When Will studied biology at University College London, 9-5 lectures, practicals and weekend work meant that "it's a job - and a whole body of knowledge is being absorbed".

Meanwhile, in Solar, "I honestly felt a slightly wicked and not entirely defensible impulse to say: it is a lot harder to get your mind around the General Theory of Relativity than to understand Paradise Lost."

Born in Aldershot in 1948, the son of a career soldier from Glasgow who survived Dunkirk (and whose experiences fed the battle scenes of Atonement), the young McEwan emerged as a writer from a base-hopping forces childhood across three continents.

At the University of East Anglia, and afterwards, he polished his prose and cultivated his plots with a dedication to craft that gave the wild counter-cultural adventures of the mid-70s stories in First Love, Last Rites or In Between The Sheets an awesome sense of precocious control.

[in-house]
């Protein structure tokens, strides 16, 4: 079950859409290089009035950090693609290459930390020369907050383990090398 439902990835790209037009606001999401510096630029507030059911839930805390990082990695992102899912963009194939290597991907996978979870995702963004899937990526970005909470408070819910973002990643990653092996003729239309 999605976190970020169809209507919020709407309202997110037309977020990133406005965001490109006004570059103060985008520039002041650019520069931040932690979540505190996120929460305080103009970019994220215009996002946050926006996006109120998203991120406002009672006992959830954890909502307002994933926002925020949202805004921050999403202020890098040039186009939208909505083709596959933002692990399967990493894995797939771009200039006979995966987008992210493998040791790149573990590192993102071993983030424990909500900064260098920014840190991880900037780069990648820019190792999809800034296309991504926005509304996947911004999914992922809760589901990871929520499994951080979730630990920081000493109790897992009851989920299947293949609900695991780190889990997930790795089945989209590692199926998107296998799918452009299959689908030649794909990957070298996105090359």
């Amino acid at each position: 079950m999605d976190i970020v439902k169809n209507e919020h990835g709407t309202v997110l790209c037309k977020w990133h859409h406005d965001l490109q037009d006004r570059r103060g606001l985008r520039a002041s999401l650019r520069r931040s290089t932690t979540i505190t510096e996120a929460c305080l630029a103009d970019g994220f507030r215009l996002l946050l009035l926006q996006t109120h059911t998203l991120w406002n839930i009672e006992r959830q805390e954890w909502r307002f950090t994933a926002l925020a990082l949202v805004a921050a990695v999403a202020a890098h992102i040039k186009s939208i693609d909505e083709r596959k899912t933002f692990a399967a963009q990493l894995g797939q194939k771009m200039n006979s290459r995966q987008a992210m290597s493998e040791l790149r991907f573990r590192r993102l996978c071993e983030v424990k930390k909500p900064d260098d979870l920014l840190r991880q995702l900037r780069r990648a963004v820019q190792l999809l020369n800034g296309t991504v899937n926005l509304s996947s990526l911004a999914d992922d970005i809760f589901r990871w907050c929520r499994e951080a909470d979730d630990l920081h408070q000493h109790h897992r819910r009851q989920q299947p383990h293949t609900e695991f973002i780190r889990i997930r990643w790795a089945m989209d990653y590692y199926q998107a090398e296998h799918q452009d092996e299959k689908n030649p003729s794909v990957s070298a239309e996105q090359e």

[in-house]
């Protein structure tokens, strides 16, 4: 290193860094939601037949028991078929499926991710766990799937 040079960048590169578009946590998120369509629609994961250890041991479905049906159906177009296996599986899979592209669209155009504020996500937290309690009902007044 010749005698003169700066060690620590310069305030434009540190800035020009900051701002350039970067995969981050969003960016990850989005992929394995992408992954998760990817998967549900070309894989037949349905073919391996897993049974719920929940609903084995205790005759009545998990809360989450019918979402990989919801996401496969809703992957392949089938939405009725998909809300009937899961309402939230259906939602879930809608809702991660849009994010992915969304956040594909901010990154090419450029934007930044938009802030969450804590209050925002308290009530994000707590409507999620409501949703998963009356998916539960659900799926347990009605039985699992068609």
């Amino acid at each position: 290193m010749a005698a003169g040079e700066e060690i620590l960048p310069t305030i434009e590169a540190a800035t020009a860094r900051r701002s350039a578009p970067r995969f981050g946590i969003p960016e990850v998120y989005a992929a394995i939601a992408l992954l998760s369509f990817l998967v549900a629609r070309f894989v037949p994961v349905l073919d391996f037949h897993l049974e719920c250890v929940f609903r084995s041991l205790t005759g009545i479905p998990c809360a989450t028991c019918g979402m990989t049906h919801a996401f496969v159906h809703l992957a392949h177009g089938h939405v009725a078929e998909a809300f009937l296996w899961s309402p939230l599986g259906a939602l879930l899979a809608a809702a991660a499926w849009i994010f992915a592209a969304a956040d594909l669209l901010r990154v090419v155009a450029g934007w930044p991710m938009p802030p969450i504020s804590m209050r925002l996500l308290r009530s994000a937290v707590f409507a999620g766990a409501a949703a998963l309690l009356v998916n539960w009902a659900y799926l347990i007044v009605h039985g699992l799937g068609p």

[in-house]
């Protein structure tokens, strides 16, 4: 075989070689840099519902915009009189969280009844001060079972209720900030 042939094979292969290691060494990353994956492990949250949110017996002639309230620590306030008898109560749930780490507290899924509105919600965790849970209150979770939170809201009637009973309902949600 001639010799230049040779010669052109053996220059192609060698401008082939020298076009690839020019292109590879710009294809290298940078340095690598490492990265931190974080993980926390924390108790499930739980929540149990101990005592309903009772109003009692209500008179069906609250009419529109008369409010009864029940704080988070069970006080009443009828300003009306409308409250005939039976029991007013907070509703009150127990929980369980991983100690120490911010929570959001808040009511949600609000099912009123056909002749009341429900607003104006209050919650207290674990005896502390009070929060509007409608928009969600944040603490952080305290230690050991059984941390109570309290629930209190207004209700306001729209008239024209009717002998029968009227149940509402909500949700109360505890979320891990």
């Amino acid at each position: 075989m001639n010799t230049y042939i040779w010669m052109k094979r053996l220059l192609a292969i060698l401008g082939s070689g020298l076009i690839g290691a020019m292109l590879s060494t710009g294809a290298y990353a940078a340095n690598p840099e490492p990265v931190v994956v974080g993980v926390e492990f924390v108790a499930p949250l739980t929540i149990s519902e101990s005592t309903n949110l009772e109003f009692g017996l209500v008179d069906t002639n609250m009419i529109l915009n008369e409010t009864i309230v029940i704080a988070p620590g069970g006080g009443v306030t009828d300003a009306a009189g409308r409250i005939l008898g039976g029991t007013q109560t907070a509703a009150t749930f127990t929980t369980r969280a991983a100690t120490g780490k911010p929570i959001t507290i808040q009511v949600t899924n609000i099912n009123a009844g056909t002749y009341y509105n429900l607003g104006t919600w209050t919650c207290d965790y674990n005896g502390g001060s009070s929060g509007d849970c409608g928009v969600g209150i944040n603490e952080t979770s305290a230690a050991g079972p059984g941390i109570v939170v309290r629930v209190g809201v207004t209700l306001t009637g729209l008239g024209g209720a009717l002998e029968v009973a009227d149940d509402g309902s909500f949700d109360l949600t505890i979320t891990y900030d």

In the non-fictional world, McEwan can see few heavy-duty alternatives to fossil fuel, save for the one source that he once denounced. During the missile jitters of the early 80s, he wrote the anti-nuclear oratorio "Or Shall We Die?" As for civil nuclear power, "I started out very much against it." But now, "There isn't that much else on offer."

He recalls, "I was at the top of the Post Office Tower at the end of last year: a beautiful, clear night; freezing cold. I was looking miles in every direction at glittering London and thought, 'how beautiful it is. How can you run this? Not with wind generators tonight'. If you want not to burn fossil fuels alone, you only have one other powerful source."

What about the risks?